The General Synod of the Church of England has voted overwhelmingly in favour of a motion to review its investment policy towards fossil fuel companies, with one bishop calling climate change “the great demon of our day”.
The motion – put forward by the Diocese of Southwark after a 23-year-old churchgoer at St John’s Waterloo questioned the church’s engagement with the fossil fuel industry – asked the Synod to recognise “the damage being done to the planet through the burning of fossil fuels.”
It also proposed a review of the Church of England’s Ethical Investment Advisory Group’s (EIAG) policy on companies that extract and sell carbon-intensive fuels.
The reverend canon Giles Goddard, of Southwark Diocese, said, “Climate change is a moral issue because the rich world has disproportionately contributed to it and the poor world is disproportionately suffering.”
He added, “We have the responsibility, expressed for example in the Genesis story and in the covenant with Noah, to care for God’s creation.”
Christian Today reports that many members of the Synod were extremely supporting of the proposals. The bishop of Sheffield even called climate change “the great demon of our day”.
By approving the motion – with 274 votes in favour, three abstentions, and only one vote against – the Synod has ruled that the EIAG must publish its policy review by the end of 2014.
Some campaigners have praised the church’s stance. Dr Alison Doig, senior climate change advisor at Christian Aid, said she welcomed the decision at a time when many flooded areas of the UK were seeing first hand what a warming world might look like.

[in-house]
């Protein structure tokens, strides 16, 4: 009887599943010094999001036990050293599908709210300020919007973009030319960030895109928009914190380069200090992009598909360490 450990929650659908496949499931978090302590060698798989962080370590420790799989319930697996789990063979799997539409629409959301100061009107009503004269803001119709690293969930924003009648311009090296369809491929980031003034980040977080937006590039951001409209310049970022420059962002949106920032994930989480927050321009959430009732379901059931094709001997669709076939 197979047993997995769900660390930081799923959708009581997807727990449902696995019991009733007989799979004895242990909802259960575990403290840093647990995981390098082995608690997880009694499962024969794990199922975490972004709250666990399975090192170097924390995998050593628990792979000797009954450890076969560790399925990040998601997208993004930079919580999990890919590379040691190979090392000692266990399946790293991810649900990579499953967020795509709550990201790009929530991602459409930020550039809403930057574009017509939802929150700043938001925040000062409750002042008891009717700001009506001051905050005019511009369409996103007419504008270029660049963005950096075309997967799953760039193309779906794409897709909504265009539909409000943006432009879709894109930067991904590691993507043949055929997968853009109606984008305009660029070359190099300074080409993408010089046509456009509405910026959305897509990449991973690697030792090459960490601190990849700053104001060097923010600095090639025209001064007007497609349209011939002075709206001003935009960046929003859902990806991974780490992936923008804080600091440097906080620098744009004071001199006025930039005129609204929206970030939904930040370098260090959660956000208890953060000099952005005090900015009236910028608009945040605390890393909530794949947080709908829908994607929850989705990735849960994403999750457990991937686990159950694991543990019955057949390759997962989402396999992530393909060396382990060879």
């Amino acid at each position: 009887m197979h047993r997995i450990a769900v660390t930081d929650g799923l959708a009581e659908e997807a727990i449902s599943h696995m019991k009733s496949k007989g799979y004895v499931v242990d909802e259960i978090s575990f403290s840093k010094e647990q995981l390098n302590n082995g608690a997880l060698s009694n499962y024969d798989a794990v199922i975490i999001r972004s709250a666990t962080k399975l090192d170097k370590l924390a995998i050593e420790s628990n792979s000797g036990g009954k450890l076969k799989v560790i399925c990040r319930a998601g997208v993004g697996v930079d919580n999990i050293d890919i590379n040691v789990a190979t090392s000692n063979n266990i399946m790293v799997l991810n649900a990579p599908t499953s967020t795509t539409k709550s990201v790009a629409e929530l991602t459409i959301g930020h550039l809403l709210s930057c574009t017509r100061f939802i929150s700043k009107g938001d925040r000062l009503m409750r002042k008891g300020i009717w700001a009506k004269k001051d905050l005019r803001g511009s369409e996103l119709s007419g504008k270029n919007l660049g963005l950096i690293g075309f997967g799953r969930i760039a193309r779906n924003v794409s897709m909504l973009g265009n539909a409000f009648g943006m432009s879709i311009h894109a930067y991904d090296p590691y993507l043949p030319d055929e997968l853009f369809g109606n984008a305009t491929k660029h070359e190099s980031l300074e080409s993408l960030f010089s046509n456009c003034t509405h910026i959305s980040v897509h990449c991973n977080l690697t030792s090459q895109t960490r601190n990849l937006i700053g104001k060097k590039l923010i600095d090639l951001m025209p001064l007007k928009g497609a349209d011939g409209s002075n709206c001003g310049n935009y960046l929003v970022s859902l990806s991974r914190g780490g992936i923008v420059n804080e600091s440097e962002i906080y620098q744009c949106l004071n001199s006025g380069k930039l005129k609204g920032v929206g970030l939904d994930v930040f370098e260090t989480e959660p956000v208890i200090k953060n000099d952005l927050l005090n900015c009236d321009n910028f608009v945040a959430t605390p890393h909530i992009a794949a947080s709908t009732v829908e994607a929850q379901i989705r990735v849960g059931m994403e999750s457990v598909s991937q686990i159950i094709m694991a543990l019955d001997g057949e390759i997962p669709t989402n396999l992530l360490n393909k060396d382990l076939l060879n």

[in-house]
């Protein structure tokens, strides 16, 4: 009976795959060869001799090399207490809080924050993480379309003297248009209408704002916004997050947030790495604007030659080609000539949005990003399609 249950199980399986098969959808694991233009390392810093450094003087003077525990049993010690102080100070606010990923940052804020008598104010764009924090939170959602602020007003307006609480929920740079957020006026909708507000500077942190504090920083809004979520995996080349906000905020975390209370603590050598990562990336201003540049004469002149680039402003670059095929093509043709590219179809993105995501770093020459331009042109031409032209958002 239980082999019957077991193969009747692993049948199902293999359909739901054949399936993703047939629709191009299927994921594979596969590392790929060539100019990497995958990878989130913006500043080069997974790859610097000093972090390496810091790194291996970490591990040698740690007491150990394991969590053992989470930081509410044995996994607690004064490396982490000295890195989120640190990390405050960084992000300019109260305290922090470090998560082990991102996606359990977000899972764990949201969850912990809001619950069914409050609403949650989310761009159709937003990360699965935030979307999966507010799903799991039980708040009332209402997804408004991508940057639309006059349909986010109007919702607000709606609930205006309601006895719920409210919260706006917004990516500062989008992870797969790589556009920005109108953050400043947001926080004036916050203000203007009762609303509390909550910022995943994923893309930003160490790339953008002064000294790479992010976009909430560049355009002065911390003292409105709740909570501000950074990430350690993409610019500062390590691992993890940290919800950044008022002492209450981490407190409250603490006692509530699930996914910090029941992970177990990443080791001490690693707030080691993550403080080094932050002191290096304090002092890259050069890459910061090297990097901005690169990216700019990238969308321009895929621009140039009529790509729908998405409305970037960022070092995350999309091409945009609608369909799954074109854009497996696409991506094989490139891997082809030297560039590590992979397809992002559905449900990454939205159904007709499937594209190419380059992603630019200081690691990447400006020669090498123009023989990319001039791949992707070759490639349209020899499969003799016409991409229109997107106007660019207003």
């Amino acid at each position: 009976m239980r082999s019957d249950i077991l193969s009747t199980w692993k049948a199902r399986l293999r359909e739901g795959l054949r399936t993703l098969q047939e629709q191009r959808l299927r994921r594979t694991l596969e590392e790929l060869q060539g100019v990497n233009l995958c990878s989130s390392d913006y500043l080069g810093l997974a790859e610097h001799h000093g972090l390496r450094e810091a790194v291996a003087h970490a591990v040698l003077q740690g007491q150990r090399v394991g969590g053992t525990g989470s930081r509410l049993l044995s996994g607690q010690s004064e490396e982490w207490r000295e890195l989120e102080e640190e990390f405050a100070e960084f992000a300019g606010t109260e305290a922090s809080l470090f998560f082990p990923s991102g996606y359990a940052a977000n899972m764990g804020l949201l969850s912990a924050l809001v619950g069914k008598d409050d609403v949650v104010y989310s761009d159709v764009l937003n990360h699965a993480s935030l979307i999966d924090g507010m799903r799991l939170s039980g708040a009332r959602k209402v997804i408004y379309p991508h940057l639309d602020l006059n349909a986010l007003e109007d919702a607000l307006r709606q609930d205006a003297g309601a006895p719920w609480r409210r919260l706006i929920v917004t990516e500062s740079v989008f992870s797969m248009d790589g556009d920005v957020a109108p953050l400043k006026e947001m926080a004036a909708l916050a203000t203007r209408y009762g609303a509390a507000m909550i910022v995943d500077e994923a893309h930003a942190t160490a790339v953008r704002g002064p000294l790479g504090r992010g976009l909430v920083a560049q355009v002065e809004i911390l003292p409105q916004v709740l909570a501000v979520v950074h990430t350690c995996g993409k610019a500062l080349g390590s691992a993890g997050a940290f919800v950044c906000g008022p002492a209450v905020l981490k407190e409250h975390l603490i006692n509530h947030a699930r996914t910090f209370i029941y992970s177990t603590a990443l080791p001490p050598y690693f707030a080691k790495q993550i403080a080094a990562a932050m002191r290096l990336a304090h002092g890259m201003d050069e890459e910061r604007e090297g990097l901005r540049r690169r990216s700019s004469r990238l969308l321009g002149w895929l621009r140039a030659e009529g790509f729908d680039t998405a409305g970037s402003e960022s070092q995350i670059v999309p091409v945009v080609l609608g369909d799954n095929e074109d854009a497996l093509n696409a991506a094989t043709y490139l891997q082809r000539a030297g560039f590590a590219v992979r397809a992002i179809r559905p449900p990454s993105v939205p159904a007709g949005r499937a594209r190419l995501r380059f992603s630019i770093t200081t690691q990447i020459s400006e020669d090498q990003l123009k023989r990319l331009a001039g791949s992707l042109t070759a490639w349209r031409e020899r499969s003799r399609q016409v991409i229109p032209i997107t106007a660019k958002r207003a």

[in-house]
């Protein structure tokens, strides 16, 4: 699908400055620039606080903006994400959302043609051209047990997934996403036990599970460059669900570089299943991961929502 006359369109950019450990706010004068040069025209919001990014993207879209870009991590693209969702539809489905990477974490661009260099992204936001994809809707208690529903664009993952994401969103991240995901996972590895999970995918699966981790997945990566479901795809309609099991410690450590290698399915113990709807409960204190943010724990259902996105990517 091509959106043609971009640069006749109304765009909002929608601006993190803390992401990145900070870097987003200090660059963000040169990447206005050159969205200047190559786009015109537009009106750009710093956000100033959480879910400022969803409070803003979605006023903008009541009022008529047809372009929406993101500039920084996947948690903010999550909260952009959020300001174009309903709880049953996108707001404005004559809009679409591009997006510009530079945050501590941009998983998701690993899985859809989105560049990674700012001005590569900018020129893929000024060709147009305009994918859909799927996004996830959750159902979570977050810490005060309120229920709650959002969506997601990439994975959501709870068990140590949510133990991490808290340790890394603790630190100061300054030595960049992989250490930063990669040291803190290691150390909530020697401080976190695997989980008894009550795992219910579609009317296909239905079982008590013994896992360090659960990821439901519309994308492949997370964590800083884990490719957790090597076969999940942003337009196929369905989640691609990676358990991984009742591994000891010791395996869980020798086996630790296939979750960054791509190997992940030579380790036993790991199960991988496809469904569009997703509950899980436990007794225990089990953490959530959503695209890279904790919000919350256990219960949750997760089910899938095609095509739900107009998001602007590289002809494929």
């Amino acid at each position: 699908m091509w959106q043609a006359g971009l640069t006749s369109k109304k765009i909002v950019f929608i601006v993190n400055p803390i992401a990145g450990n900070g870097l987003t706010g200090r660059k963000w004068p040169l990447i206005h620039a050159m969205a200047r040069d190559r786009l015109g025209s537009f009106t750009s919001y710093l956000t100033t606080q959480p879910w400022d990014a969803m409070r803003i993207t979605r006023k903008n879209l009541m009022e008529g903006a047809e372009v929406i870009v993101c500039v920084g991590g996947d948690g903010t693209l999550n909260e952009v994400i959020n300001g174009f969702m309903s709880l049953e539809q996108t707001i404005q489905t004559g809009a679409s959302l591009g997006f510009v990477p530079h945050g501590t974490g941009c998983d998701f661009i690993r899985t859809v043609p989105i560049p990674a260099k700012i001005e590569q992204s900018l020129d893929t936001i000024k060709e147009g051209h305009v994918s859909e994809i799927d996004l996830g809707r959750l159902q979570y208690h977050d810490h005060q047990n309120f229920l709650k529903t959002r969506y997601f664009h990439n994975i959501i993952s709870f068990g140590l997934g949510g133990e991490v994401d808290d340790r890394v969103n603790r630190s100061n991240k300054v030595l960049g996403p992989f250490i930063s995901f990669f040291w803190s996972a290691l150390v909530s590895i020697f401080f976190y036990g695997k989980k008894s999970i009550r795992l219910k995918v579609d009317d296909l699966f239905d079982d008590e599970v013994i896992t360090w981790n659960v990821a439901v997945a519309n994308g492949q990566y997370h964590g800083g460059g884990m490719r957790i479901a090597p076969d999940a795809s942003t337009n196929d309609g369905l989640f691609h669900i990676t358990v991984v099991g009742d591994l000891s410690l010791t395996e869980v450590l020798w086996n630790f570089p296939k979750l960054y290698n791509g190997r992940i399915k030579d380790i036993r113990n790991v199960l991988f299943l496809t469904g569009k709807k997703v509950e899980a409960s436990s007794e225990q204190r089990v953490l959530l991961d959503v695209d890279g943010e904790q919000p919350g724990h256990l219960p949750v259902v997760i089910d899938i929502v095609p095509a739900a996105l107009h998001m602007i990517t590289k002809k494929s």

“The Church Commissioners are fortunate to have £8 billion under investment”, she said.
“With great wealth comes great responsibility and I’m encouraged to see the church taking that responsibly seriously by reviewing their ethical investment policies.”
Wednesday’s debate follows months of lobbying from campaigners for the church to entirely ditch its investments in fossil fuel companies, rather than pursue a policy of engagement.
The Christian organisation Operation Noah launched a campaign in September called Bright Now, urging churches to divest.
The Diocese of Southwark’s motion had originally called for divestment, though this demand was removed after initial discussions.
Speaking after the decision, Rev Prof Richard Burridge, deputy chair of the EIAG, said, “I understand why some are calling for divestment [from fossil fuels]. But it’s not as simple as that.
“Making the transition away from fossil fuels will be long and hard and will require sacrifice”, he said, adding that the church and wider society “can do little to mitigate or adapt to [climate change].”
Also discussed by the Synod was the church’s controversial investment in the payday loan company Wonga.
The church suffered a high-profile embarrassment last year when it emerged it had indirectly invested in Wonga, in the same week the archbishop of Canterbury said he would try to compete such companies “out of existence”.
Speaking on Monday, James Featherby, the chair of EIAG, said that selling the church’s stake in Wonga would take time. He explained, “To dispose early might damage other investments because Wonga is held in a pooled fund along with a sizeable number of other, much more positive, investments, and one simply can’t sell one without the other.”
Despite such difficulties, Featherby urged the church to take see the potential in taking part in business and investment.
He said, “Being involved in the field of play, where our investments can support long-term, sustainable wealth creation for all stakeholders in society and where returns on investments increase the church’s ability to fund its mission and witness.”